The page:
Companies will need help getting secure access to high-intensity, GPU/CPU intensive applications currently outside a public cloud environment they have been used to using.

Workforce measures

How do you decide who should return and when? Should you have a staggered start to build up to a full return? Is there a need for certain roles to be present in the office? Can your staff continue to work from home?

If you do not require all staff back immediately how do you select staff to return in the first wave? Until schools and nurseries are open, staff will continue to have issues around working whilst accommodating childcare responsibilities.

What happens if an employee refuses to return? Naturally, some staff will be worried about coming back to work and they may refuse to. Such concerns will need to be managed sensitively. You should seek to understand the reasons for the objection to returning to the workplace.

Communicate effectively

As well as communicating with staff, communication with your customers and suppliers is vital.

For your customers

  • Let customers know when you are reopening, including any changes to opening times and working practices.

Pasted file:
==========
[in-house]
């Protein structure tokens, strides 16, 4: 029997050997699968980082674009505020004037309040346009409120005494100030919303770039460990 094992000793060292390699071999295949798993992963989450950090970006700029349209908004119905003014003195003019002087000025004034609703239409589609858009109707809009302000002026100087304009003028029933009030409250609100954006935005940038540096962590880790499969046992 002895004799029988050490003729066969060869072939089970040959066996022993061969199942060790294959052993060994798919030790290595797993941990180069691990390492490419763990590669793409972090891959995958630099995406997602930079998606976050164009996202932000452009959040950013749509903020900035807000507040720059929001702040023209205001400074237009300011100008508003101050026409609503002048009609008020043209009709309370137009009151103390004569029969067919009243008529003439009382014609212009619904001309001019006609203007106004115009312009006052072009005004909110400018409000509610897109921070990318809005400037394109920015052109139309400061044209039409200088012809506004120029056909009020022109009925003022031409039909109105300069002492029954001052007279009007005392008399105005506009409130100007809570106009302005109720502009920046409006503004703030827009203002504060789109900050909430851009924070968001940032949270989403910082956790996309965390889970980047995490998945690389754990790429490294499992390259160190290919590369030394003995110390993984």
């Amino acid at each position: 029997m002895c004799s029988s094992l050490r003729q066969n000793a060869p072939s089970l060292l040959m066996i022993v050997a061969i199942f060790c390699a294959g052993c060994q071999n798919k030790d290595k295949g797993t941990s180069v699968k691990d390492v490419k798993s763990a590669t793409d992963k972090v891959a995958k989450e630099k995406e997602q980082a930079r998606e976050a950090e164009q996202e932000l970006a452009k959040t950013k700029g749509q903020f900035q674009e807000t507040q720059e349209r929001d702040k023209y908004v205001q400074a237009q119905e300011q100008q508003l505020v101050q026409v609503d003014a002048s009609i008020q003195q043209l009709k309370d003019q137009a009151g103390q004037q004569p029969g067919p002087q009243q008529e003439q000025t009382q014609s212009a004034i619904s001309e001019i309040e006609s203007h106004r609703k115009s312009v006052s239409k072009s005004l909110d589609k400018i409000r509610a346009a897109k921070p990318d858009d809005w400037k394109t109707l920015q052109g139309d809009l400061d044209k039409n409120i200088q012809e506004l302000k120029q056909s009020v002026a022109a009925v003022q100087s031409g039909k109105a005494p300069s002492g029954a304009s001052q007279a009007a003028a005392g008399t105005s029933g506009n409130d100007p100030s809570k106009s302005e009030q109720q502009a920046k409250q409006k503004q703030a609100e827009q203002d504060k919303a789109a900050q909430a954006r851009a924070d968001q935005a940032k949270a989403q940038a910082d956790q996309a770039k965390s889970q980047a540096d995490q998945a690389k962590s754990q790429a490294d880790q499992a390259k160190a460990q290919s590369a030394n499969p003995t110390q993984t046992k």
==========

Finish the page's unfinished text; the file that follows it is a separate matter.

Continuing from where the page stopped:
• Tell them about the hygiene measures you’re implementing to keep them and your employees safe and how it might impact their experience.
  • Tell them about any precautions they need to take, such as booking in advance or paying via contactless.
  • Use all of your digital communication channels, such as social media, website, email signature, mailing list etc.

For your suppliers

  • Let suppliers know when you’re reopening.
  • Communicate any new measures you’re putting in place around deliveries

Right now is the ideal time for getting your digital house in order

Most businesses will have their core systems at idling speed or stopped completely. This gives you a rare opportunity to deal with certain items that were previously on the 'back-burner'.